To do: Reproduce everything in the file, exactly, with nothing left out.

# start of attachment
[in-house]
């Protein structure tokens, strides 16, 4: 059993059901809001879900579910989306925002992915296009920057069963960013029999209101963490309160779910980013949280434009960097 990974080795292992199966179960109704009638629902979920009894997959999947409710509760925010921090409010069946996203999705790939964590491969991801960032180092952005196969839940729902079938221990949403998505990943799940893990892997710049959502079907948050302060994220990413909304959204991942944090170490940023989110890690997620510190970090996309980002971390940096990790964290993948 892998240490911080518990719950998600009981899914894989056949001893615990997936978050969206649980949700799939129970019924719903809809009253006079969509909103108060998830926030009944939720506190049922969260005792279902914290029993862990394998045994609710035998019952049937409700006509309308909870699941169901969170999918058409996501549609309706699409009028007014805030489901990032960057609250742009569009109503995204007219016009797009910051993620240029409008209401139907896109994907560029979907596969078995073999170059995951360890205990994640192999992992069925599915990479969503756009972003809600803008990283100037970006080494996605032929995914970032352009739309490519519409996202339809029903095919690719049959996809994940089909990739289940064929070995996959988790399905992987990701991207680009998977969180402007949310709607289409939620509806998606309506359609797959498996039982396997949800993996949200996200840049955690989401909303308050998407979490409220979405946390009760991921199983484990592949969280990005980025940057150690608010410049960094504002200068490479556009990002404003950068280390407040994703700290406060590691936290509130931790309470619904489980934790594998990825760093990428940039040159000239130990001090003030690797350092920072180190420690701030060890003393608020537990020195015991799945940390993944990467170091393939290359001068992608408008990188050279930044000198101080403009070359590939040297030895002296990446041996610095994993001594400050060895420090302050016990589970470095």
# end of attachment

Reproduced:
[in-house]
């Protein structure tokens, strides 16, 4: 059993059901809001879900579910989306925002992915296009920057069963960013029999209101963490309160779910980013949280434009960097 990974080795292992199966179960109704009638629902979920009894997959999947409710509760925010921090409010069946996203999705790939964590491969991801960032180092952005196969839940729902079938221990949403998505990943799940893990892997710049959502079907948050302060994220990413909304959204991942944090170490940023989110890690997620510190970090996309980002971390940096990790964290993948 892998240490911080518990719950998600009981899914894989056949001893615990997936978050969206649980949700799939129970019924719903809809009253006079969509909103108060998830926030009944939720506190049922969260005792279902914290029993862990394998045994609710035998019952049937409700006509309308909870699941169901969170999918058409996501549609309706699409009028007014805030489901990032960057609250742009569009109503995204007219016009797009910051993620240029409008209401139907896109994907560029979907596969078995073999170059995951360890205990994640192999992992069925599915990479969503756009972003809600803008990283100037970006080494996605032929995914970032352009739309490519519409996202339809029903095919690719049959996809994940089909990739289940064929070995996959988790399905992987990701991207680009998977969180402007949310709607289409939620509806998606309506359609797959498996039982396997949800993996949200996200840049955690989401909303308050998407979490409220979405946390009760991921199983484990592949969280990005980025940057150690608010410049960094504002200068490479556009990002404003950068280390407040994703700290406060590691936290509130931790309470619904489980934790594998990825760093990428940039040159000239130990001090003030690797350092920072180190420690701030060890003393608020537990020195015991799945940390993944990467170091393939290359001068992608408008990188050279930044000198101080403009070359590939040297030895002296990446041996610095994993001594400050060895420090302050016990589970470095």